Another one shared – Unfortunately this might be something that never fully goes away. I was like this, the eldest child who took care of the family from a very young age and getting rid of that guilt and the “needing to take care of them feeling” has been very very resistant to therapy. I think the best you can do is just try to be empathetic, don’t make them feel like they’re acting too old or whatever (mine did that and it really fucked with my head) just be kind and remind them they can relax and do things for themselves, even if they don’t listen.

This one touched my heart, because I am the oldest as well. I was not in an awful situation but I have always felt a sense of responsibility for my two sisters. Our parents died only 4 months apart (high school sweethearts married for over 50 years). From the first day I returned to my family after my mom died first, I found myself having to take over financial responsibility for my sisters that my mom had been financially providing, making me in effect “the mom”. Then, after our dad died too, I had to ask the court to appoint someone to assist my youngest sister with her finances. She is likely a paranoid schizophrenic with very weird ideas about the way money functions. The court agreed to appoint a conservator. My sister and I have struggled. What had been a really good relationship before was destroyed when our mom died. Our mom had a poor relationship with my sister for over a decade and my sister’s feelings about that transferred to me when my mom died and I had to take over the family finances.

Also this interesting perspective – I cared for a teen relative of mine last year similar situation. As soon as she could legally, she returned to mom and the abuser to care for her siblings again and her mom. This is what she had been taught was the only way to get attention, love etc from mom. The best way we found to help her was to enroll her in a group for teens about healthy relationships at our local Domestic Violence shelter. She also did therapy with someone she selected and equine psychotherapy which helped her with attachment a lot. While she was here, we focused on just reminding her of our unconditional love and building trust in our relationship. Even though she went back, it didn’t take long for all of that to help her see how to set boundaries with mom, identify unsafe situations with abuser and start to come out of some of the fog. It’s still complicated but she isn’t engrained and I see her setting more healthy boundaries. We (and her dad) are still safe people she can come too and does. It took about 6 months of us just watching from a distance and being supportive regardless. In your situation, maybe focus on staying neutral and asking for a CASA or Guardian ad Litem to help with the other side of the coin. Having a mentor also really helped my relative. It was someone closer to her age that she could confide in and she is still actively talking to that person now. Maybe your foster youth could use a mentor because they aren’t a therapist but can be a sounding board. Also a lifeline if the youth returns and ‘adults’ get cut off from that person. (I say adults because the mentors we have had are usually 25 or younger and parents don’t see them like they do a 40 year old caseworker).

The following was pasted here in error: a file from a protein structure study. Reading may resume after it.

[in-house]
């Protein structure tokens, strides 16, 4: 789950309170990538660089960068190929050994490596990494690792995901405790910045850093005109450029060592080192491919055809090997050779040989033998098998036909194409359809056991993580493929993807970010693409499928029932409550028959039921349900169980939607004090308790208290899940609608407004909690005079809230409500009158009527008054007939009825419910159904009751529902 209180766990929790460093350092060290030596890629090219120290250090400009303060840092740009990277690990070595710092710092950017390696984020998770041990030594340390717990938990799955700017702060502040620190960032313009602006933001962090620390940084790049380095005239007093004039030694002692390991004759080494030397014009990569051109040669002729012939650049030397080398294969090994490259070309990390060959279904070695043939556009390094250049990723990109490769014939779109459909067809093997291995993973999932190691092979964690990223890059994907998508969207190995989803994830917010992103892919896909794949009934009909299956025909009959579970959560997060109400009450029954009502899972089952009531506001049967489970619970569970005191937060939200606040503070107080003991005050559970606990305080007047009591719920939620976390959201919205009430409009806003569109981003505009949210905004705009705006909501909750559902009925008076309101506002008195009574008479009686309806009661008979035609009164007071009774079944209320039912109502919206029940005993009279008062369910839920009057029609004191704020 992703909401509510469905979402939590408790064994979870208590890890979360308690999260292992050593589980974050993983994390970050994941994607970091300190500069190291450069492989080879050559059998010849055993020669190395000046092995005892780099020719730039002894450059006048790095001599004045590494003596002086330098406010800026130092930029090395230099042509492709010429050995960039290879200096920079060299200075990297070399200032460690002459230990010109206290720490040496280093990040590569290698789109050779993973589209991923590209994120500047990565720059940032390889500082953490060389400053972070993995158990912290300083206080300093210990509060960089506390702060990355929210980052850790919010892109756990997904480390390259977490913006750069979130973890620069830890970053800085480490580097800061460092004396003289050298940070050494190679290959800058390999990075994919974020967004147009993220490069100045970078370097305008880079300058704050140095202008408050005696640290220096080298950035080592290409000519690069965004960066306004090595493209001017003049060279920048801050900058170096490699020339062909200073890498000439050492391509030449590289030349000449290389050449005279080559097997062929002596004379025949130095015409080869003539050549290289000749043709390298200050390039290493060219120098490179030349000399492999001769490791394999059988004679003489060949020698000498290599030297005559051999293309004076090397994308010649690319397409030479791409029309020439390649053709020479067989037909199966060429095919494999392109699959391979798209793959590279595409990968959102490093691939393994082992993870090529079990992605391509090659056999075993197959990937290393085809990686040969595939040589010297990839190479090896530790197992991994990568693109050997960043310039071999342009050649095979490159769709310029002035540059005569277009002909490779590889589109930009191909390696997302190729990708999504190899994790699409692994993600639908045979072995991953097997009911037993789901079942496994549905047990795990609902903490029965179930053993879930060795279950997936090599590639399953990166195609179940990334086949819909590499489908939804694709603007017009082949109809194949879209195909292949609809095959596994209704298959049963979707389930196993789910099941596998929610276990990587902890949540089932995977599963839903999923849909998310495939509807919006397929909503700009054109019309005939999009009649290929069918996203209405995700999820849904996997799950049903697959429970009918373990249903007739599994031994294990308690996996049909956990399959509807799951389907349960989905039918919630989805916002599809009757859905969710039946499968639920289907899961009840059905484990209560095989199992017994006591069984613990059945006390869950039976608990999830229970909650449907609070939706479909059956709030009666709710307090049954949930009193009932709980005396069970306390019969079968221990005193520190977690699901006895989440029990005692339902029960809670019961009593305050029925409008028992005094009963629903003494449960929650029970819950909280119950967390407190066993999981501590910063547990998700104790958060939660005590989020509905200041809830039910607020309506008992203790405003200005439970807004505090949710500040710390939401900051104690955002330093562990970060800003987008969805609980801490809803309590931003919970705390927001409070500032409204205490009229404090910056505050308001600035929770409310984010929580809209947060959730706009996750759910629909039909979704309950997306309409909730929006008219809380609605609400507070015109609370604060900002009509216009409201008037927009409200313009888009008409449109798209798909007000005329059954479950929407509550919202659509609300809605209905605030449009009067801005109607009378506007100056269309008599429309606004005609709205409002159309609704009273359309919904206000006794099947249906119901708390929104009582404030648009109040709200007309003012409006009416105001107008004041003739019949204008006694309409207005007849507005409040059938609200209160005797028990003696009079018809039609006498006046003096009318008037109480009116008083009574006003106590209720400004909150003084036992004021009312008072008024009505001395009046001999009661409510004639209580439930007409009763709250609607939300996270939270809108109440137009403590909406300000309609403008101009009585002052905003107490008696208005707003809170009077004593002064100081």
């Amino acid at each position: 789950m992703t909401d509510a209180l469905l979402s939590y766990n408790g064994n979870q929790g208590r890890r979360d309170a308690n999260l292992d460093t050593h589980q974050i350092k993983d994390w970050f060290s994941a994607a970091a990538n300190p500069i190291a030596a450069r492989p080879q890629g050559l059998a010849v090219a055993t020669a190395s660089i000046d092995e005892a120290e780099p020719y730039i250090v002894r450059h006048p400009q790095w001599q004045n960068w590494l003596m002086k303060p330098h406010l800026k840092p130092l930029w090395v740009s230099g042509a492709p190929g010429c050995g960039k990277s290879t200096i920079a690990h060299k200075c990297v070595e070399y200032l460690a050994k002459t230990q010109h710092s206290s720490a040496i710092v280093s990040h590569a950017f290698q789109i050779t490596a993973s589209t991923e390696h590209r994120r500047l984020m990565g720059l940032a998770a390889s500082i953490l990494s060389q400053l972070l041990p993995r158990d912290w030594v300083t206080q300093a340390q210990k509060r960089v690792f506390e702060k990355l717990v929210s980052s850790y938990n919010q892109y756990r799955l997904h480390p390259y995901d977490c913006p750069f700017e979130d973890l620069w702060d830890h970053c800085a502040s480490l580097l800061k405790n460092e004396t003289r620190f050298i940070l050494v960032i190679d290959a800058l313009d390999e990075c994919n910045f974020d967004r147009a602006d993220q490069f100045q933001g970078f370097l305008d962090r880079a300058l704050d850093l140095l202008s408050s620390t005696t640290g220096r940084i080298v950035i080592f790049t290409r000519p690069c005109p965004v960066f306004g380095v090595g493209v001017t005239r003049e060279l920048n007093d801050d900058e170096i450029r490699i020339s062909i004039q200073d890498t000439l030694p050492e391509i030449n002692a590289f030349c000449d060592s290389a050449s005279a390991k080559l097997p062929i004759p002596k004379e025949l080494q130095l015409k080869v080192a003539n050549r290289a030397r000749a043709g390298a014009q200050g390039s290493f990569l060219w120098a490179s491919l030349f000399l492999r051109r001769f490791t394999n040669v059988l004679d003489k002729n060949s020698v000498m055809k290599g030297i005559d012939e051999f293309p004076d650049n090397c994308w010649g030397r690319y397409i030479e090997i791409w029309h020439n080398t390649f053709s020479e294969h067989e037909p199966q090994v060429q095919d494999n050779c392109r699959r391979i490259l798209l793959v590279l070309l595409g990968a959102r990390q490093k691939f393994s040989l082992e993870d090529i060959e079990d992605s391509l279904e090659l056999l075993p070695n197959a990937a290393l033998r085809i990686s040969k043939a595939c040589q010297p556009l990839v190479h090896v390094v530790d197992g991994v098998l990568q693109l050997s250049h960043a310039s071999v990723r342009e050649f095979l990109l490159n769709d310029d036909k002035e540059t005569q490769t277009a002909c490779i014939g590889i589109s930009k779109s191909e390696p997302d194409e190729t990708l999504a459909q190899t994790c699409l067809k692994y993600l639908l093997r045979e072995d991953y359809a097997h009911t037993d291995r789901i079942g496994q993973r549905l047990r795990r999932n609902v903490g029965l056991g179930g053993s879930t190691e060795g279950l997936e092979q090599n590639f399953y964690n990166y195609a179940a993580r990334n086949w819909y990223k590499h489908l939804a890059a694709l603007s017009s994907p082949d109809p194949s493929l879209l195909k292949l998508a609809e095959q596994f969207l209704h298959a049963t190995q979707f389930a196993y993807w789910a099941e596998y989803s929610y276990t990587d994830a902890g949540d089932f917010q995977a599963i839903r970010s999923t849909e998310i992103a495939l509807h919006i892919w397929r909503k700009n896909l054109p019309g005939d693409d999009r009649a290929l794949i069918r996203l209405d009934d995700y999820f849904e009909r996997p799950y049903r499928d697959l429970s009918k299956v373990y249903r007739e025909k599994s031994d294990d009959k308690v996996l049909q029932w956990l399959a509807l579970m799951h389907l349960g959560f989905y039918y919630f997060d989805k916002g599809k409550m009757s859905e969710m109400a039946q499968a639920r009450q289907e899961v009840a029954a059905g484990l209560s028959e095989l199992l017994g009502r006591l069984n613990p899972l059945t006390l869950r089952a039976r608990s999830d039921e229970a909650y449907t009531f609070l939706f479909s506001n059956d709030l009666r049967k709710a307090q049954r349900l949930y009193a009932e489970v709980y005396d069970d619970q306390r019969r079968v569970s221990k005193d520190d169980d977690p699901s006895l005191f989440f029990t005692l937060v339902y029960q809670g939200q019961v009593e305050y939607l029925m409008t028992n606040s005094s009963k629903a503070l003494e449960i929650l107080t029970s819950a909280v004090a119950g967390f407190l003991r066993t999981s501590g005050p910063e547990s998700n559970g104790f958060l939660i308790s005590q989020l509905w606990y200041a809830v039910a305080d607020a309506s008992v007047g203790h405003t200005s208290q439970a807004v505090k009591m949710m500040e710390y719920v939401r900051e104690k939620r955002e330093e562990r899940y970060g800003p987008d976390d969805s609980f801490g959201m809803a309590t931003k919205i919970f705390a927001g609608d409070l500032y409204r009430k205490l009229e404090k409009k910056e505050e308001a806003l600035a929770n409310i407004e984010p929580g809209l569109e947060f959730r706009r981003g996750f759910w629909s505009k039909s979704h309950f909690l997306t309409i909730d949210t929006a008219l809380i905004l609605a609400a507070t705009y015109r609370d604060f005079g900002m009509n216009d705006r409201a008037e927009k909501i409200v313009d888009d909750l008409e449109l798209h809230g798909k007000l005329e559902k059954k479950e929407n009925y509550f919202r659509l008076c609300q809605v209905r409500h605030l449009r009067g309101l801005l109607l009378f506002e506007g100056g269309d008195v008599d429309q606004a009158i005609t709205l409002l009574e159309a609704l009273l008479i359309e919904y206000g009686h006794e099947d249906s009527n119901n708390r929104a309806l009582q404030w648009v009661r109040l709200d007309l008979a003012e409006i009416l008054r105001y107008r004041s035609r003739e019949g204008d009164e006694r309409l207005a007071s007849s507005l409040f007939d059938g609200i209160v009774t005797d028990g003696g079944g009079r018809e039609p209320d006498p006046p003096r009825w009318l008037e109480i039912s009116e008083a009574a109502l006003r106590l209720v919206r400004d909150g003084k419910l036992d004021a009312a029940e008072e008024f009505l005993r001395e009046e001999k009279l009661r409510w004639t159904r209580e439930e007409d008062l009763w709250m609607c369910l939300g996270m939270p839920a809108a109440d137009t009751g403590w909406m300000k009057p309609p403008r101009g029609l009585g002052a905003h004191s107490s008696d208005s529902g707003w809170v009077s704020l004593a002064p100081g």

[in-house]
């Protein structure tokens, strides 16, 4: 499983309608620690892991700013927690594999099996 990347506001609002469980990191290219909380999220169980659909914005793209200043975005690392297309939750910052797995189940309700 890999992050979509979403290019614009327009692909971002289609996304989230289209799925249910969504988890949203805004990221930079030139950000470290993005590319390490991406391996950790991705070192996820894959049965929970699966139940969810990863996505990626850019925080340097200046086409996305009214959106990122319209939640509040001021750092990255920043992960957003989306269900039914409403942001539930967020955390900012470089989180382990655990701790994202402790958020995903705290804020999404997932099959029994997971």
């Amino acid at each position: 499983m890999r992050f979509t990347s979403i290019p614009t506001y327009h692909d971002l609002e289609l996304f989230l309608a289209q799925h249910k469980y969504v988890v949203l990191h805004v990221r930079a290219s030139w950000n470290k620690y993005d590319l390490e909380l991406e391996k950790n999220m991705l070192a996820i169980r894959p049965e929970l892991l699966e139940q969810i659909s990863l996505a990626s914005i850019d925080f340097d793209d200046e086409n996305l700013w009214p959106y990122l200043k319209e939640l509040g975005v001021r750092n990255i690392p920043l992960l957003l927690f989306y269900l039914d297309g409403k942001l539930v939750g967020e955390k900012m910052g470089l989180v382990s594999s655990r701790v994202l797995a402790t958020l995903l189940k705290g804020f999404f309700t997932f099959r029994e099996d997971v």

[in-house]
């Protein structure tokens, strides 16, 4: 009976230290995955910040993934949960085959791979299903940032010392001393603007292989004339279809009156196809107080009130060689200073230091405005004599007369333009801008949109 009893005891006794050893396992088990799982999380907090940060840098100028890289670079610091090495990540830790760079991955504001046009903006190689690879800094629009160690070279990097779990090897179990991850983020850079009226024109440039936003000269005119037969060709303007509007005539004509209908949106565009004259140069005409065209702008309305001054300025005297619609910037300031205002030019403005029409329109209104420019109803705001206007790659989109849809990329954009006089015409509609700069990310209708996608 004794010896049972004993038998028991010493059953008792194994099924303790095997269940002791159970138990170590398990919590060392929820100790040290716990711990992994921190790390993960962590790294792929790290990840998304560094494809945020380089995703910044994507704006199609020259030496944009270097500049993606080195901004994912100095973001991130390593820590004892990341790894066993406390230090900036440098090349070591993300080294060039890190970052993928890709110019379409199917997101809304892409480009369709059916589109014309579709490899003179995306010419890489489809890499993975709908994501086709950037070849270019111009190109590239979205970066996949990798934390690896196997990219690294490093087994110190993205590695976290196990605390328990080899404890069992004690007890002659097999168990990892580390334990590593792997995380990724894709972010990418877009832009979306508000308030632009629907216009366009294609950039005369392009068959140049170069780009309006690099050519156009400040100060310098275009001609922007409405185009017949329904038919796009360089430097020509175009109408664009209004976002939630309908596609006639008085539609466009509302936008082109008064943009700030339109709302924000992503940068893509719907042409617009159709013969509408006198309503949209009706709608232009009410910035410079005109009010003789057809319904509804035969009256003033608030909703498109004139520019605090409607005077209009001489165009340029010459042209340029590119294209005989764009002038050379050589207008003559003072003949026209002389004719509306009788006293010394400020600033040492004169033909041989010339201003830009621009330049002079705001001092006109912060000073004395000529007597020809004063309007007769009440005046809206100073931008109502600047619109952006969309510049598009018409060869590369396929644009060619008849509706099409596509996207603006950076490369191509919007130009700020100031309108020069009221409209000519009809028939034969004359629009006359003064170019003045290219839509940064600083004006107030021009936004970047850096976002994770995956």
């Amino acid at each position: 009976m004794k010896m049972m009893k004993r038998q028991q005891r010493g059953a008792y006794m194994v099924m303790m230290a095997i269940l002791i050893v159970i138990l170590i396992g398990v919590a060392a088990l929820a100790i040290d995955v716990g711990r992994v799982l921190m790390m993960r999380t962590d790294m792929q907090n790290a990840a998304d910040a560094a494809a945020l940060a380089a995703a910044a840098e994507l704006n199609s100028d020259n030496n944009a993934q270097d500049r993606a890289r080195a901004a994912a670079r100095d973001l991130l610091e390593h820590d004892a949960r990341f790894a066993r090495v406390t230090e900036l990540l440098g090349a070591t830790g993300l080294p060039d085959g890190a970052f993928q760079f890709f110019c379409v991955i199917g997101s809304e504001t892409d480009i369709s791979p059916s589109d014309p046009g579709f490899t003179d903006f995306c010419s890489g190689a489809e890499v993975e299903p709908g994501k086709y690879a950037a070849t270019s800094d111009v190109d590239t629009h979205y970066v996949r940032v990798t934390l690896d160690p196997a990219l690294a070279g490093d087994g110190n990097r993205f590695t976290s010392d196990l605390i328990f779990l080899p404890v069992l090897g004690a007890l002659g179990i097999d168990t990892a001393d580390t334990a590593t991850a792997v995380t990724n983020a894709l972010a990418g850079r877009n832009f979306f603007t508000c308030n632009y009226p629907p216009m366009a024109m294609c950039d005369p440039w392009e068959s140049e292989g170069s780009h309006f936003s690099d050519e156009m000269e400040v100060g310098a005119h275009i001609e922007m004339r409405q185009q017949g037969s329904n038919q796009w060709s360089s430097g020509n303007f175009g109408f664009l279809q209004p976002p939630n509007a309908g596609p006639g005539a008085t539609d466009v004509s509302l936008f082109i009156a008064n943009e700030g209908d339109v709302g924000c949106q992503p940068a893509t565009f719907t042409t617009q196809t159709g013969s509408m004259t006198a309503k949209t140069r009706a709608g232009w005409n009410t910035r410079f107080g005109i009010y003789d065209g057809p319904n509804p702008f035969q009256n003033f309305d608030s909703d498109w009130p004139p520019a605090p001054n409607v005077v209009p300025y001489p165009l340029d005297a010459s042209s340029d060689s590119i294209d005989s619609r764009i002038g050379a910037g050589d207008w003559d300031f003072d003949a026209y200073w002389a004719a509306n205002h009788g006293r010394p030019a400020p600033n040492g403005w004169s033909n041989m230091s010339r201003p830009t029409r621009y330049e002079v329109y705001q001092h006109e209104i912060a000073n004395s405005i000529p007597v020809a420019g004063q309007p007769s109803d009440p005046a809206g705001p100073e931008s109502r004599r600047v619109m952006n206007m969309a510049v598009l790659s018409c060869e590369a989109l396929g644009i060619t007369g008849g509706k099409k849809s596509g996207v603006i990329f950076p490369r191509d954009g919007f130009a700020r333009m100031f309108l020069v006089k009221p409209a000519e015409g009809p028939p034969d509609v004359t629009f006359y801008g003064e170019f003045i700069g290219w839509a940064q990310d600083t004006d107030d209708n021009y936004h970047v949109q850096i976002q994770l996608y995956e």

Christianity’s Role In Adoption

Today’s story –

3 years ago we went to an interest meeting for Bethany Adoption Services. 20 minutes in to that meeting and we confidently knew these were our people and this was our agency. Now we’re ALMOST to the finish line of the adoption process and are waiting {as patiently as possible} to become parents.